Source : TradingView

Here we can see that the Lira and TUR are tightly bound. The primary cause for the decline in the Lira last year was the large spike to inflation in the country which put its economy into a state of stagflation. While the rest of the world is doing all they can to create inflation, the Turkish Central Bank is trying to fight it. At least, those who have yet to be fired by President Erdogan for raising interest rates.

I'll be one of many to admit that Erdogan poses a serious risk to the Turkish Lira and therefore to the TUR ETF. Like President Trump, President Erdogan wants their central bank to lower interest rates to boost the economy. However, unlike Trump, he does not have a currency with the strength of U.S dollar. The primary cause for weakness in the Lira was the sky-high inflation rate last year that has only been stopped by an even higher interest rate. See below:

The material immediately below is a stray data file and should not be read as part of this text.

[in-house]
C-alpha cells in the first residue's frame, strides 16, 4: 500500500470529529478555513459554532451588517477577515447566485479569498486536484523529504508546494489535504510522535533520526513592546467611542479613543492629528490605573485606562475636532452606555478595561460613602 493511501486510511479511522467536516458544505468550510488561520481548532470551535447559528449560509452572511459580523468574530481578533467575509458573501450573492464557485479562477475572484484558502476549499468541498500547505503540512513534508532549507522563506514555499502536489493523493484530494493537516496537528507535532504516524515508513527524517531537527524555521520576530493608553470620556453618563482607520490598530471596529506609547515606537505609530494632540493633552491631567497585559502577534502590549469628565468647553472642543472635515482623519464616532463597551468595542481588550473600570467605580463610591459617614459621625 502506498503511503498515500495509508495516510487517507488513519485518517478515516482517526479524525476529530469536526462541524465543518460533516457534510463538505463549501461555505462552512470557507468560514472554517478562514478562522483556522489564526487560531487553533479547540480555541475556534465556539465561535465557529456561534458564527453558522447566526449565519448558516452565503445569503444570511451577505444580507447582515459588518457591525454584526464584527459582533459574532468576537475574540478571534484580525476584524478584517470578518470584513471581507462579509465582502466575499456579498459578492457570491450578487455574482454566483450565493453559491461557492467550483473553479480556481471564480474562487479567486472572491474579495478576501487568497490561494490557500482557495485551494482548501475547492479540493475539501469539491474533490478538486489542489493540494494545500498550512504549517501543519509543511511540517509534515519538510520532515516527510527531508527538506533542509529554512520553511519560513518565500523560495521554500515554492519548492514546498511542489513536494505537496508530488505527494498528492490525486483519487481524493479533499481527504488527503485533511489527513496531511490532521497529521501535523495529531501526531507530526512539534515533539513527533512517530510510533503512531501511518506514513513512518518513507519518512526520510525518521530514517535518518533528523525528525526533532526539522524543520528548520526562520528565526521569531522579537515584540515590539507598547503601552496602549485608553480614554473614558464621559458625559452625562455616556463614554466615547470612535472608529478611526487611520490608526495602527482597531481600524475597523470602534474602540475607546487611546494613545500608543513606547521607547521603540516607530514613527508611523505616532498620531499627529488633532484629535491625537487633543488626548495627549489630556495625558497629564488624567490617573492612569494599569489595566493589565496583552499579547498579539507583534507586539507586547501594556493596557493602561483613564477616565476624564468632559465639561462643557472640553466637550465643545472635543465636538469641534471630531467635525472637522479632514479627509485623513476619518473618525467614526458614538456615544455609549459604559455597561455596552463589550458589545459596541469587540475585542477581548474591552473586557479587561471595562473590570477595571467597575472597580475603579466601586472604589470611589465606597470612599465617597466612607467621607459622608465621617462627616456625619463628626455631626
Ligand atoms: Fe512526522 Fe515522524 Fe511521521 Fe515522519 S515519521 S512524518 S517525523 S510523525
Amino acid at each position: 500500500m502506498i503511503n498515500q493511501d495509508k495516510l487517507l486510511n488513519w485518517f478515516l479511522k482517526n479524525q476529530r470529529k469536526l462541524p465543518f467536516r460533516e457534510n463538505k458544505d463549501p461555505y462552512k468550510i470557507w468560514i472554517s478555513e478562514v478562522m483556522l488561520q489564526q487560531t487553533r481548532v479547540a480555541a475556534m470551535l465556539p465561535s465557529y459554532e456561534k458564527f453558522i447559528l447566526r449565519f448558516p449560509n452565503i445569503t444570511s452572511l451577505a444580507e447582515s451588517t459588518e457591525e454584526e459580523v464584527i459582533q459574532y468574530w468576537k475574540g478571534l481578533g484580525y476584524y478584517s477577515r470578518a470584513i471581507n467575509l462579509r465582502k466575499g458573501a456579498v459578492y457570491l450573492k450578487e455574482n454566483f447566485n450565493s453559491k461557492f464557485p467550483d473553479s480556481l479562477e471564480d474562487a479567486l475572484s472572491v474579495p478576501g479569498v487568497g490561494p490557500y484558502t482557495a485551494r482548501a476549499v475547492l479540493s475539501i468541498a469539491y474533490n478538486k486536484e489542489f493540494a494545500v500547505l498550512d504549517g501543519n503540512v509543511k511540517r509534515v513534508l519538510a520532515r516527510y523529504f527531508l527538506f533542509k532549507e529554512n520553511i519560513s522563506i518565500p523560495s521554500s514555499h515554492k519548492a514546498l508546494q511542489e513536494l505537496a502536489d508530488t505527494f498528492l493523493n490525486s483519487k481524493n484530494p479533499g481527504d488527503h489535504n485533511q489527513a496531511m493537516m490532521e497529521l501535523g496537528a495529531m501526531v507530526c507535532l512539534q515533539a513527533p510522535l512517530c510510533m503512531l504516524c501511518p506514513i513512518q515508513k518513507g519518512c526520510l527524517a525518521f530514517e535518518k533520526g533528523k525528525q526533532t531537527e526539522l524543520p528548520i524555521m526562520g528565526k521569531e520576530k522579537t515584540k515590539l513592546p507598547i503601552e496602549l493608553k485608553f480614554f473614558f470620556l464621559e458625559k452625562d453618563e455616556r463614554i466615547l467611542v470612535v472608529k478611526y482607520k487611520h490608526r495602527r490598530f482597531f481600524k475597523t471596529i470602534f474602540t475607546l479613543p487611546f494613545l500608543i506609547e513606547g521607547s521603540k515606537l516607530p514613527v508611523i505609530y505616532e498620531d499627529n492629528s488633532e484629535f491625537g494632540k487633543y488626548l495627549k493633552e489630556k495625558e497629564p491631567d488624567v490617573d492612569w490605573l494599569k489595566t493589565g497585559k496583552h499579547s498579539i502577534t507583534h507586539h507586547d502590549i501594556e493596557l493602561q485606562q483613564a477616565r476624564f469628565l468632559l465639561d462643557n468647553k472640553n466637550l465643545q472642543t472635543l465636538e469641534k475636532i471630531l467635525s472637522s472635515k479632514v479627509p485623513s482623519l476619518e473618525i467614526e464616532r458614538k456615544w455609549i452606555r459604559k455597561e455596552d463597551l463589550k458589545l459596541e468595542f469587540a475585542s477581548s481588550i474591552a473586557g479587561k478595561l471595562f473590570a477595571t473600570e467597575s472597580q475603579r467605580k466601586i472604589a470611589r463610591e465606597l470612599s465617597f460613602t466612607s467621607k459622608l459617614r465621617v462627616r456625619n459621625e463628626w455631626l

Note: Interest rate corresponds to left axis while inflation is right axis.

Source: Trading Economics

The Turkish Central Bank managed to completely stop the fall in the Lira and cut inflation by raising the interest rate to just under 30%. However, the rate was lowered by 4.25% two weeks ago not because the economists deemed it best, but because they knew they would be fired like the last governor if they disobeyed Erdogan's orders. Overall, I think the rate cut will not cause inflation to rise back to its previous level, but admit that it is risky to invest in an area with that much concentration of economic (and political) power.

The Bottom Line